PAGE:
New Orleans, Louisiana
June 26, 2016
June 26, 2016
August 28, 2016
Contextualization of a course's content and concepts can improve student motivation, learning, and persistence. In this research eight faculty at four institutions implemented web-enabled, engagement and feedback pedagogy in an NSF TUES Type 2 project, JTF (Just-in-Time-Teaching with Interactive Frequent Formative Feedback). A key feature of the pedagogy is contextualization of content and concepts in introductory materials science courses. The theoretical framework used to structure the research is based on principles described in the book How People Learn. The book discusses how cognitive processes act to achieve learning through conceptual change based on three major principles, which include the following. For more effective learning, instructors need to: 1) identify students' prior knowledge to inform instruction; 2) engage students to promote conceptual change so they can construct deep knowledge organized in a conceptual framework; and 3) encourage metacognition to build habits of expert learners who define their learning goals and monitor their own progress. The research question is, "What is the role and impact of contextualization of content with respect to student attitude, achievement and persistence."
The use of contextualization of content is supported by the three principles. For the first principle, prior knowledge, it has been shown that instruction with contextualized content can activate learners' prior knowledge and promote more effective problem solving. One student said in a reflection, "Relating things to my daily life helped me to retain information better." For the second principle, promoting conceptual change, contextualization of content in interactive classroom engagement activities that motivates students with a concept's relevance can improve learning. One example was a video on precipitation of a supersaturated solution, which improved student learning in a concept quiz on solutions and solubility, from Hake gain of 33% without a video to 81% when a video was included. For the third principle, promoting metacognition, contextualization of content helps students reflect on their learning to bridge ideas from a familiar concrete context of an abstract concept so they can recognize their own personal relationship to these concepts. One student said in a reflection, "Helped me reflect on what I enjoyed and understood well from the lecture." The students' motivation for using contextualized content is well supported by a Spring 2016 semester beginning survey on Student Classroom Motivation Survey for using real world applications related to course content and concepts. The survey consisted of 24 statements based on Expectancy Value Theory on a scale of 1, strongly disagree, to 4, strongly agree. Students agreed or strongly agreed with almost all statements with the following values; 2.58 for expectancy (expectation to succeed); 3.16 for value (of contextualization); and 2.12 for (cost of using contextualization). These values support questions from another exit survey on Support of Student Learning Strategies from Spring 2014. For the strategy of using contextualized hands-on classroom activities, 91% said it supported or strongly supported their learning. For contextualized mini-lecture, 79% said it supported or strongly supported their learning. Finally, for the statement, "Material I learned in this class will be of value to me after graduation in career or graduate school," 86% agreed or strongly agreed. Overall, the key feature of contextualization of content in the web-enabled, engagement and feedback pedagogy in the JTF project played an important role in enhancing student attitude, achievement, and persistence.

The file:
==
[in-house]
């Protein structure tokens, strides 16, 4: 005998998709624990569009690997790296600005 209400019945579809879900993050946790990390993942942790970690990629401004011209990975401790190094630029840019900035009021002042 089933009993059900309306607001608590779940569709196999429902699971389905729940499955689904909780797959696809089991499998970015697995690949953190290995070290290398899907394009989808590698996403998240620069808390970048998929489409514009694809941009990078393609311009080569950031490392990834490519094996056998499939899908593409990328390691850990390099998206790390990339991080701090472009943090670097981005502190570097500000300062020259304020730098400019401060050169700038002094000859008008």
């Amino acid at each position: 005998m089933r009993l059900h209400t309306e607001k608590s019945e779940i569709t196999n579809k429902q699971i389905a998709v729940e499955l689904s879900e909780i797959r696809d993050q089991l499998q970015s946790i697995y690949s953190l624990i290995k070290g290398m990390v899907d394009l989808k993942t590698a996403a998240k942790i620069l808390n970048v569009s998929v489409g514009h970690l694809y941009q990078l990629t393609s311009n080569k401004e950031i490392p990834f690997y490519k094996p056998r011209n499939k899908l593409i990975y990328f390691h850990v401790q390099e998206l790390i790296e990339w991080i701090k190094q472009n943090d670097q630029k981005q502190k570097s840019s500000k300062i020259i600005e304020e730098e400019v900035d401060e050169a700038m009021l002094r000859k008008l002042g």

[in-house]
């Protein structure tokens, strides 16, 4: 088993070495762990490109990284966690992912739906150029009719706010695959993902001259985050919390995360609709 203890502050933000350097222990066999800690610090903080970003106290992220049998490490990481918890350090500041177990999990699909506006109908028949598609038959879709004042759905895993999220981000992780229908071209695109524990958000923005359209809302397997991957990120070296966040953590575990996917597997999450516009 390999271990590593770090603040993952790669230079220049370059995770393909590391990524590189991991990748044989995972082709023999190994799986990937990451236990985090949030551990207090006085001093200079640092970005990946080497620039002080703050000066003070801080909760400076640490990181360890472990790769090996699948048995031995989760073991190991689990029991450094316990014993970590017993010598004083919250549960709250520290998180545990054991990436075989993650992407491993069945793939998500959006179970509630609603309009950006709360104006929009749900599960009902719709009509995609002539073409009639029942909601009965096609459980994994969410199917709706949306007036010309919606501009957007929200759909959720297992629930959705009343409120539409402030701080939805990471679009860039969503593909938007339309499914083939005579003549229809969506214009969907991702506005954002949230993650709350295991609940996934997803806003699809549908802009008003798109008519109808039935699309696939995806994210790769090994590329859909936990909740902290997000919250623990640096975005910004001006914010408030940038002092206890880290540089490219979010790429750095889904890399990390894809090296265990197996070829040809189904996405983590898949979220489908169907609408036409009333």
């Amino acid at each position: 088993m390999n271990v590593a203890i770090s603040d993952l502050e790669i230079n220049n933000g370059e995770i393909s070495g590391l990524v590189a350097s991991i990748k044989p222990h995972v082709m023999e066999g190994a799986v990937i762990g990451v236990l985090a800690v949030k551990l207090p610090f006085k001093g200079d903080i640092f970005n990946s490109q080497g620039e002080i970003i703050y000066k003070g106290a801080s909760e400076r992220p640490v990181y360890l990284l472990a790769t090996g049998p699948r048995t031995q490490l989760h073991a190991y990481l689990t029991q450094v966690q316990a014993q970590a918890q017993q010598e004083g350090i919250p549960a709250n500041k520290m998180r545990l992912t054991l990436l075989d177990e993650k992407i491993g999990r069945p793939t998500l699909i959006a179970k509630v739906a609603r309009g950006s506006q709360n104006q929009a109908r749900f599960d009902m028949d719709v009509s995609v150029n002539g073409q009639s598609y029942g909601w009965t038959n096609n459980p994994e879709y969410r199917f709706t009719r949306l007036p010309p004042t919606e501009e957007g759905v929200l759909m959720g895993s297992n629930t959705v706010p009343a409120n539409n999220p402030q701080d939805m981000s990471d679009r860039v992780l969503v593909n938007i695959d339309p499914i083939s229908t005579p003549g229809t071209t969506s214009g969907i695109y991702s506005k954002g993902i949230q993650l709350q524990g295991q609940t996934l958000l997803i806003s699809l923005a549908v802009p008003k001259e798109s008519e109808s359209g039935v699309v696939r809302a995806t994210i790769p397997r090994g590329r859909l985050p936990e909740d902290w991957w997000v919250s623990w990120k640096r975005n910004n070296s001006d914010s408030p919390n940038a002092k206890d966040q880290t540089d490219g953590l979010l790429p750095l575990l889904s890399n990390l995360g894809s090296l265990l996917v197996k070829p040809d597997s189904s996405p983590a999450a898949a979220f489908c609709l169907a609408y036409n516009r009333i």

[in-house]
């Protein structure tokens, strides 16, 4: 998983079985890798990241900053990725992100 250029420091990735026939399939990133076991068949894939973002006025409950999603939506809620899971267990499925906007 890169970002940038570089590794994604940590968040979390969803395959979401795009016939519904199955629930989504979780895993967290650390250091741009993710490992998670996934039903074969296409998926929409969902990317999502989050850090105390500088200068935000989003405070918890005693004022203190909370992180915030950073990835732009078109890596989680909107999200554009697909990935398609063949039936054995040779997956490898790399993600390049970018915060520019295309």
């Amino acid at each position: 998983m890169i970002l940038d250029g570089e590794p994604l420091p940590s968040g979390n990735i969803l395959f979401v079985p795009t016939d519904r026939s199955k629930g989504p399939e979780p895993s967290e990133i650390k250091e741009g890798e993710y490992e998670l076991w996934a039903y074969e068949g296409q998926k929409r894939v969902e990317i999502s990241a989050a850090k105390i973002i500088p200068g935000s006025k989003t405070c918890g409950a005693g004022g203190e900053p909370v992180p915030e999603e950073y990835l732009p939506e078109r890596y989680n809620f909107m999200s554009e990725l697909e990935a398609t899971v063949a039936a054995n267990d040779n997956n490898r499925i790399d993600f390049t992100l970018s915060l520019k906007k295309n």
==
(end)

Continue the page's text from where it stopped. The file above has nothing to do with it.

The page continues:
Krause, S. J., & Waters, C., & Stuart, W. J., & Judson, E., & Ankeny, C. J., & Smith, B. B. (2016, June), Effect of Contextualization of Content and Concepts on Students' Course Relevance and Value in Introductory Materials Classes Paper presented at 2016 ASEE Annual Conference & Exposition, New Orleans, Louisiana. 10.18260/p.26894
ASEE holds the copyright on this document. It may be read by the public free of charge. Authors may archive their work on personal websites or in institutional repositories with the following citation: © 2016 American Society for Engineering Education. Other scholars may excerpt or quote from these materials with the same citation. When excerpting or quoting from Conference Proceedings, authors should, in addition to noting the ASEE copyright, list all the original authors and their institutions and name the host city of the conference. - Last updated April 1, 2015